Using the surrounding area’s valuable sports assets to raise more awareness for collegiate athletics isn’t new to Phillip’s innovative marketing style. When Philips served as Northern Illinois University Athletic Director prior to his arrival at Northwestern, he and former Iowa Director of Athletics Bob Bowlsby arranged a football game between NIU and Iowa at Soldier Field. The September 1st, 2007 match-up was a sell-out; setting a Mid-American Conference attendance record for a home football game at 61,500.

Phillips’ creative use of using The Friendly Confines or Solider Field as alternative playing grounds is just one example of his creative methods for promoting college athletics. Since he burst onto the Wildcat scene in April of last year, Phillips has already organized a meeting between Notre Dame and the Northwestern baseball teams at U.S. Cellular Field. The event was a wonderful surprise for both the Notre Dame and Northwestern coaches, players and most importantly, the fans.

There have been other notable successes under the Phillips regime. The purple and white have a multifariously victorious resume. Women’s lacrosse have continued their dominance of this decade (2008 NCAA Lacrosse Champions for the fourth-consecutive year), softball (Big Ten regular season and tournament champions) and men’s basketball (first NIT appearance in 10 years, win over a top ten team in 15 years and finishing one win shy of the school record).

Wildcat football also benefited from Phillips passion for his position with a trip to the Alamo Bowl in San Antonio, Texas following a season in which the team was, like the b-ball squad, one win shy of the school record.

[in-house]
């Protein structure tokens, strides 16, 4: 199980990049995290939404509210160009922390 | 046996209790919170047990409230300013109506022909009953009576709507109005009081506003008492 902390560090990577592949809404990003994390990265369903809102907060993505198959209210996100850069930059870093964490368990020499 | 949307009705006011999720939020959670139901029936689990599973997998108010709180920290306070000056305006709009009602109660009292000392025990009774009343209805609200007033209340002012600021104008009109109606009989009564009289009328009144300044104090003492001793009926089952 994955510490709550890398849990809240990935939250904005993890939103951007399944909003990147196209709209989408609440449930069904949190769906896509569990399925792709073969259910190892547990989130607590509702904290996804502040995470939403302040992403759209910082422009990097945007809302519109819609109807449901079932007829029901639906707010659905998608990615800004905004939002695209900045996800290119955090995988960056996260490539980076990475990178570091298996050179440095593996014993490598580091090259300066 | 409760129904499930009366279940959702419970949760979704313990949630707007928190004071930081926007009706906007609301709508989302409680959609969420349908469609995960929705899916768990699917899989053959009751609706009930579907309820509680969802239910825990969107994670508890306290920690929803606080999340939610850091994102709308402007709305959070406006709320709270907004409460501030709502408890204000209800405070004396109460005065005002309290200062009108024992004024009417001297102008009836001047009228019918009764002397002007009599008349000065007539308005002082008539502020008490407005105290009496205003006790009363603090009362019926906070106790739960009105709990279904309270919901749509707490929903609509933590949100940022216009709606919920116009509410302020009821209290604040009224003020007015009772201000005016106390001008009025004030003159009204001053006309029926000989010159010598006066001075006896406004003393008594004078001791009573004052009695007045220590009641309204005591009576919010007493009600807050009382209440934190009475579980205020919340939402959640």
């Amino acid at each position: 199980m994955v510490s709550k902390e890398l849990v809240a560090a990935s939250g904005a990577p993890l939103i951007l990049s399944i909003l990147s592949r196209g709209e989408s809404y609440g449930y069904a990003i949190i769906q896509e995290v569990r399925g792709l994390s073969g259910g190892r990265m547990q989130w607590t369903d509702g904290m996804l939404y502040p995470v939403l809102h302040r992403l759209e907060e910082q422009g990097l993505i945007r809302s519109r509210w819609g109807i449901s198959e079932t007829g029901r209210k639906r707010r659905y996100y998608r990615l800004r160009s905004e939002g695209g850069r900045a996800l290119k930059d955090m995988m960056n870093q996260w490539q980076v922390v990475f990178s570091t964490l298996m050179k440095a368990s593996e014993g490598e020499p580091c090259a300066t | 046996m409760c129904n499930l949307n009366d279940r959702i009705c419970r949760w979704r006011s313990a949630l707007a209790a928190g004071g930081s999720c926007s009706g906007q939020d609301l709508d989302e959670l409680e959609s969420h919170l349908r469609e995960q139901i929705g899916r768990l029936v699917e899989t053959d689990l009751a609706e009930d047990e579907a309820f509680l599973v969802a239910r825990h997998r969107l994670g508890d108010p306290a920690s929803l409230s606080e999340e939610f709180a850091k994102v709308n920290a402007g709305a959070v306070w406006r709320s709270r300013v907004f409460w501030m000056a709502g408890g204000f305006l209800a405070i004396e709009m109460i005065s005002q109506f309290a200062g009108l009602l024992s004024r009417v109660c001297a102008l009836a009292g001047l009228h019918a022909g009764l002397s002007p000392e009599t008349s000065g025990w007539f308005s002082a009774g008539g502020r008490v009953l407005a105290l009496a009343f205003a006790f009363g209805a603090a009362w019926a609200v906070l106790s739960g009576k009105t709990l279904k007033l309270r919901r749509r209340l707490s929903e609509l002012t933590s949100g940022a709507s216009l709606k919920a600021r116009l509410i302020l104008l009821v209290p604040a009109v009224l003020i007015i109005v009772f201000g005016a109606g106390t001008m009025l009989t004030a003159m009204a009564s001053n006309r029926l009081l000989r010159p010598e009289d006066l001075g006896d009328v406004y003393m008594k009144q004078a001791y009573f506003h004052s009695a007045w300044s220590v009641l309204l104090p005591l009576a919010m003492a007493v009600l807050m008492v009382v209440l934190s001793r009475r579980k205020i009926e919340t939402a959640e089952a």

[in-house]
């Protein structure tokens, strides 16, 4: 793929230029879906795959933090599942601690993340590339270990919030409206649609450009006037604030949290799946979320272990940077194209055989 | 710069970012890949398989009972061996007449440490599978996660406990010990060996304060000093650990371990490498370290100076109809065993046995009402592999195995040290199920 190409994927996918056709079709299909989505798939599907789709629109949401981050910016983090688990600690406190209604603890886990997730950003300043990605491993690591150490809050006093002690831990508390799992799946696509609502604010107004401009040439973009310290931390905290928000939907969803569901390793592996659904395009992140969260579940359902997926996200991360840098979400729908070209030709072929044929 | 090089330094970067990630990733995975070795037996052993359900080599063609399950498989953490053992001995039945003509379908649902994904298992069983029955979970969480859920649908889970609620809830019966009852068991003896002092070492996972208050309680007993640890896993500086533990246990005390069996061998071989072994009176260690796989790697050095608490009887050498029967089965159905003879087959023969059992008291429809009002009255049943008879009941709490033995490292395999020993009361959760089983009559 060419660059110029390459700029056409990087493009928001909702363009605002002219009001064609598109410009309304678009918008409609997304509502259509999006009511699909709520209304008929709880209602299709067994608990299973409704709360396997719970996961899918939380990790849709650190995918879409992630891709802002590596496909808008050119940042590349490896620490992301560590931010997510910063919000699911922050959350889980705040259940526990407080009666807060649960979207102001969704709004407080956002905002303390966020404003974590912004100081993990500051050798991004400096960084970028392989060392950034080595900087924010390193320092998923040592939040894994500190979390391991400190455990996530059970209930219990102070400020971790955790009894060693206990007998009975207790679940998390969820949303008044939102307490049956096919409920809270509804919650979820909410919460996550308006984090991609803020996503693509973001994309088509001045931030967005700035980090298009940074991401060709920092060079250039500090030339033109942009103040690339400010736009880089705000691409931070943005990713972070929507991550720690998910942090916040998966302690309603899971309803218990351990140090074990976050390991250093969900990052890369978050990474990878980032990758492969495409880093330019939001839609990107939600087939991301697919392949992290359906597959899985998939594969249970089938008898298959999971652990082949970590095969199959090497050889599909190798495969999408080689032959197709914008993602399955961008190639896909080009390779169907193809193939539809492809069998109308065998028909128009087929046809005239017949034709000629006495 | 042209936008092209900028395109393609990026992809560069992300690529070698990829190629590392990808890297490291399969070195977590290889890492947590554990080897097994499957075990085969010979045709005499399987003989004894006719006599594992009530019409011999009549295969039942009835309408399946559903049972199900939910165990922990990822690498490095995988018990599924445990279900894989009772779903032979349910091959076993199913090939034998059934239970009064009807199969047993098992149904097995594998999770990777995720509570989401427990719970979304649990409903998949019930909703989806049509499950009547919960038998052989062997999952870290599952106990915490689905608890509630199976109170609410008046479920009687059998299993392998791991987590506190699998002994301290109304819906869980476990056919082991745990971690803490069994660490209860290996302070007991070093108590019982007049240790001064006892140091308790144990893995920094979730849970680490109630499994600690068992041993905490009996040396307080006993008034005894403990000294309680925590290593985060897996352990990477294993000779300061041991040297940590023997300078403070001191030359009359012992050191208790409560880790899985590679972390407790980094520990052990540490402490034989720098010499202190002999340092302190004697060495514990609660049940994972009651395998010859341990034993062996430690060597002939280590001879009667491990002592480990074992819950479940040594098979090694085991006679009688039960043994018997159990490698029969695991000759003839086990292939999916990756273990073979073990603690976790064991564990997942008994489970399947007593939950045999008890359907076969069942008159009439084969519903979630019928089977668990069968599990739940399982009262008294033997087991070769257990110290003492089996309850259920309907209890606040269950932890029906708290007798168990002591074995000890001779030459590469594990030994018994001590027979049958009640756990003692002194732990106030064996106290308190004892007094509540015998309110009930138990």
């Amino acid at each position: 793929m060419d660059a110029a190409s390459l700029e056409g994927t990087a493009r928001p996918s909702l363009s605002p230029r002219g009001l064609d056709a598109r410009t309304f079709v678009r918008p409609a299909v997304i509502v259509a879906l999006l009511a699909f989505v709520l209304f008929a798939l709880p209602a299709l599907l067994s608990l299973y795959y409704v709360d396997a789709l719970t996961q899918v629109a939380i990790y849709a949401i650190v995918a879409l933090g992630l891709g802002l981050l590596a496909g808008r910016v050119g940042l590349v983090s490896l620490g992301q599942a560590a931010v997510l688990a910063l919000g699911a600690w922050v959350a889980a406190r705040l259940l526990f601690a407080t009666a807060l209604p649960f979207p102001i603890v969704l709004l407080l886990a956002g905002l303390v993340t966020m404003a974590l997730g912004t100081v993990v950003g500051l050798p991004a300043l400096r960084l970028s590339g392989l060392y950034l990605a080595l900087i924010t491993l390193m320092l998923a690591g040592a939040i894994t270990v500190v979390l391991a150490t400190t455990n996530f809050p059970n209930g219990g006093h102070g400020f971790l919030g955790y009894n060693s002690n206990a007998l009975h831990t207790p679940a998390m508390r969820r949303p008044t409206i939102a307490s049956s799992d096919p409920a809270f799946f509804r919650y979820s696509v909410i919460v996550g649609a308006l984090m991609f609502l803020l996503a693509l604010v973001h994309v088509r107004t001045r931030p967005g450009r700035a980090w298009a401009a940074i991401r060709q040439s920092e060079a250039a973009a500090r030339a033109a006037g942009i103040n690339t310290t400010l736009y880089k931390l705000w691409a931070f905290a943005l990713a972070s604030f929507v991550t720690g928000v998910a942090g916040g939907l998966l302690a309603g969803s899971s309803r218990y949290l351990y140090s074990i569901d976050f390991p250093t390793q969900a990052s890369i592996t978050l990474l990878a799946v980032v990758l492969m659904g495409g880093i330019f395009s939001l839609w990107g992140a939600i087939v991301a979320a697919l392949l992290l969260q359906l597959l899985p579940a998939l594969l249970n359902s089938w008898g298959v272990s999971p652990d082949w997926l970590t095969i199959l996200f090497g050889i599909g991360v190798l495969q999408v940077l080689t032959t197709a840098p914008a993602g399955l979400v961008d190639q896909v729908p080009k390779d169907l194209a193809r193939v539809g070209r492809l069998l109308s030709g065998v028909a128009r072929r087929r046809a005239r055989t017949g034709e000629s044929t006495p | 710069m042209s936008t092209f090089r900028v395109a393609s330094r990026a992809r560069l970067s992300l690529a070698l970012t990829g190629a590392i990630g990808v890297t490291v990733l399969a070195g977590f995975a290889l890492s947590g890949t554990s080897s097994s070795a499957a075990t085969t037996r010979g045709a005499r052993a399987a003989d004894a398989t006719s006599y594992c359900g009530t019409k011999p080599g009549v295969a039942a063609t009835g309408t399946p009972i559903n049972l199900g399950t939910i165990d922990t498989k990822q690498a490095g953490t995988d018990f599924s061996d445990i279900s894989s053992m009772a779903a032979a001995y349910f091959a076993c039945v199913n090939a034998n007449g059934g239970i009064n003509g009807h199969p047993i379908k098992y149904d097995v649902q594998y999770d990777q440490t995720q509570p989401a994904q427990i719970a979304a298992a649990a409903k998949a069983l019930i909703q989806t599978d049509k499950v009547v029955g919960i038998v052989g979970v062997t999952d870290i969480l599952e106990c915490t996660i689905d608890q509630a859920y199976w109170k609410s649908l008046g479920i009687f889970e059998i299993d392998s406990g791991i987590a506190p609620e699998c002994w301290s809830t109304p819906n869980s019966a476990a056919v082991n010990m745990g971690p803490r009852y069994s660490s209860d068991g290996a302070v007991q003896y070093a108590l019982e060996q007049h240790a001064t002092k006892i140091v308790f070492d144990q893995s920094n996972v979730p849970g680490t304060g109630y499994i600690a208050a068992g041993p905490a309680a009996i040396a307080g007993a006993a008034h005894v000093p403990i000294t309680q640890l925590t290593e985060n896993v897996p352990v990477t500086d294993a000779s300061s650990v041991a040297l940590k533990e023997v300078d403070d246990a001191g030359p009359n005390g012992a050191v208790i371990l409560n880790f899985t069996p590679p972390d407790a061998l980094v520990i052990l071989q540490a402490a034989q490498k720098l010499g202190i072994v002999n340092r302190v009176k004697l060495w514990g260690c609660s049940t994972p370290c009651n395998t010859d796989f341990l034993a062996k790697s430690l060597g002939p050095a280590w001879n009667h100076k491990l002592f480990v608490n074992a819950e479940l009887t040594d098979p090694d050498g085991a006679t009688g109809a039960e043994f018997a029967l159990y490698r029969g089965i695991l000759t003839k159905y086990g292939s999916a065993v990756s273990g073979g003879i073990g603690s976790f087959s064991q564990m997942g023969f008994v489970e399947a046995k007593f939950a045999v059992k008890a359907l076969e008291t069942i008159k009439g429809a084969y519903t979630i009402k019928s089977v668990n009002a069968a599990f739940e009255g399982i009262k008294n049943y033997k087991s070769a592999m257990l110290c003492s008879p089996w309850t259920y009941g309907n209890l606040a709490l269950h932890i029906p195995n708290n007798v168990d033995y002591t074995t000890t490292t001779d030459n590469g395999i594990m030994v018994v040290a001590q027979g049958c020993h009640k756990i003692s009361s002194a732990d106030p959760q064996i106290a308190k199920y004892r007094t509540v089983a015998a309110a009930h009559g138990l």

The key to Phillips success hasn’t been just his ability to color outside the lines, but also his relentless campaigning for the end result, coupled with his passion for college athletics and student-athlete development. Perhaps the head coach of Northwestern’s baseball team, Paul Stevens, said it best when he explained the influence Phillips has on the Wildcat athletic community.

“He has made a major difference in how he goes about taking care of the teams,” said Stevens. “I think this event is evident of what this gentleman is talking about when he talks about world class experiences. He does not know the word no. He will go out and try to give you the best opportunity to showcase your program and this was a great venue for that.” Stevens also expressed gratitude over Phillips “pushing the envelope” for the athletic programs at Northwestern. Quite the understatement.